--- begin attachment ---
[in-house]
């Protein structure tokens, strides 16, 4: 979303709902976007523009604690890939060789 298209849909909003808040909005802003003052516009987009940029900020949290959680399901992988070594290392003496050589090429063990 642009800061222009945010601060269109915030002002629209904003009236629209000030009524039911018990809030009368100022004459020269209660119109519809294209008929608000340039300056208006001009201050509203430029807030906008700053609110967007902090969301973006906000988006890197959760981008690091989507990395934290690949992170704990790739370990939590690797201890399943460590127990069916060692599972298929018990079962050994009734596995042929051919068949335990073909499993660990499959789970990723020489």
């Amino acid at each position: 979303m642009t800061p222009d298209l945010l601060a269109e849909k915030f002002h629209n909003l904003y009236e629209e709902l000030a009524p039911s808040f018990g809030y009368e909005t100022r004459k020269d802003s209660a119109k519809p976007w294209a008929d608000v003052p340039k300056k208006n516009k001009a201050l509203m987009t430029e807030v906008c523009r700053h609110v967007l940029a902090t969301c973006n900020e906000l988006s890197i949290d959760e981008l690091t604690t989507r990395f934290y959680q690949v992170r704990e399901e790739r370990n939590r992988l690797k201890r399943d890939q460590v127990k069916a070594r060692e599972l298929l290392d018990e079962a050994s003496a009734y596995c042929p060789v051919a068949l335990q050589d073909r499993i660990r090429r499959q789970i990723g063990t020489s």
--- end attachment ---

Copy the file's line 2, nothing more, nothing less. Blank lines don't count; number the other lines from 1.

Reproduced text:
């Protein structure tokens, strides 16, 4: 979303709902976007523009604690890939060789 298209849909909003808040909005802003003052516009987009940029900020949290959680399901992988070594290392003496050589090429063990 642009800061222009945010601060269109915030002002629209904003009236629209000030009524039911018990809030009368100022004459020269209660119109519809294209008929608000340039300056208006001009201050509203430029807030906008700053609110967007902090969301973006906000988006890197959760981008690091989507990395934290690949992170704990790739370990939590690797201890399943460590127990069916060692599972298929018990079962050994009734596995042929051919068949335990073909499993660990499959789970990723020489």